The music was mixed, old rock with new, he did “Bridge Over Troubled Waters” and the ballad where the fello asks the girl to lay her warm and tender body next to his, but it was when he’d get to one of the old Elvis numbers, “That’s’ All Right, Mama,” or “Love Me Tender,” that the Garden came unglued. Young girls moaned, and stood in their seats trying to dance, and one kid took a giant leap from a loge seat clear to the stage, only to be caught (by some of that army which protects Elvis from his lovers) and taken away before she could come too close to her heart’s desire. You had to hope she hadn’t broken her leg in that vain but glorious effort.

 It was 1958 again, and I heard a man who was pushing 40 ask his daughter, “Ain’t be better than Tom Jones?” and the daughter said yes, and the father smiled. “That’s all I wanted to hear”

 I thought of a Grateful Dead concert, a couple of years ago, down on Second Avenue. Motorcycle gangs roaming the corridors, the smell of grass so heavy you could scarcely avoid getting a contact high, an adolescent on a bad acid trip in the lobby, a carnival of, and for, the angry, the lost.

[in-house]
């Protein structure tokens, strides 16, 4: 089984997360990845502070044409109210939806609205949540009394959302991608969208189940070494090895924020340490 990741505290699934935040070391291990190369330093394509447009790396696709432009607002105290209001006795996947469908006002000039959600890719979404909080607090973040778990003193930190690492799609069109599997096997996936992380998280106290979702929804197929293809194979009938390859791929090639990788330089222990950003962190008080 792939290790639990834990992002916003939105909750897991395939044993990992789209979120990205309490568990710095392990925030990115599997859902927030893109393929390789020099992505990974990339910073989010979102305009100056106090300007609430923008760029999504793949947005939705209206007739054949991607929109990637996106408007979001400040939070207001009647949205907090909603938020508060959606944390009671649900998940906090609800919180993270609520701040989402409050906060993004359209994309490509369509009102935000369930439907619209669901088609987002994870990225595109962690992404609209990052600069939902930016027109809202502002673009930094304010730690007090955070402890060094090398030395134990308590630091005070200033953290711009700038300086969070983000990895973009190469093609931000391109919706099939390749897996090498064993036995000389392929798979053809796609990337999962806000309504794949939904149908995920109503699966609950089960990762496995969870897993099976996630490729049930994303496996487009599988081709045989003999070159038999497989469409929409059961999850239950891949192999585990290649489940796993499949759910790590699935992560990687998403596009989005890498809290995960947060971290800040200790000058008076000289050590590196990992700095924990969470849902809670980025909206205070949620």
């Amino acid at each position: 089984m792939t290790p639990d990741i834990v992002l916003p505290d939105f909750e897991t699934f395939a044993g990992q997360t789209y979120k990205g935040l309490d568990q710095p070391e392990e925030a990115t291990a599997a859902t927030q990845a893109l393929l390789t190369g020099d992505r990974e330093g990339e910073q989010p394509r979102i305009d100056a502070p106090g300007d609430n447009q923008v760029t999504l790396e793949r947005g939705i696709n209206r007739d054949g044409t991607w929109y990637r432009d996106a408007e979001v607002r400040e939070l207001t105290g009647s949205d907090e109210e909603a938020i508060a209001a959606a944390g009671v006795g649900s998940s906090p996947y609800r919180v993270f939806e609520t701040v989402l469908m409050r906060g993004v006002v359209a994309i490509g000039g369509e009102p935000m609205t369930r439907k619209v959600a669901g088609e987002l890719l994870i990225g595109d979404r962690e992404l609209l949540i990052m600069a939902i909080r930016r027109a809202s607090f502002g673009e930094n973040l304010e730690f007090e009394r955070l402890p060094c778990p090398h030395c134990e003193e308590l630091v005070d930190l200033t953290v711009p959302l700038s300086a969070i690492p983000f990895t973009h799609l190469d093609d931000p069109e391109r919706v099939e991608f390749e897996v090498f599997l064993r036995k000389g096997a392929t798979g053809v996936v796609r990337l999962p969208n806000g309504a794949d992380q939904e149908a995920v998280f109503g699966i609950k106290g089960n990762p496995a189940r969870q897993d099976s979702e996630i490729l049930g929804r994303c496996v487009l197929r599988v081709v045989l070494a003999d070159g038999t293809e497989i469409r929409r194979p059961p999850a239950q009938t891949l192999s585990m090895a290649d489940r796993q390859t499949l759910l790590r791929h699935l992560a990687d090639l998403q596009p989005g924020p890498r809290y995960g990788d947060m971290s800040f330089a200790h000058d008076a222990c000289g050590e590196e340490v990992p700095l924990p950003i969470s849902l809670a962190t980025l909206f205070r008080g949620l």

In Pepsi-drinking Elvis‘ heyday, the world was more innocent, or people were more willing to pretend it was. On the Ed Sullivan Show, they used to shoot Elvis from the waist up, so the grinding of his hips wouldn’t drive little girls wild, and mothers be moaned their daughters’ in fatuation.

 Almost 20 years later. those daughters brought their own teen-agers to hear the man whose appeal bridges a generation gap.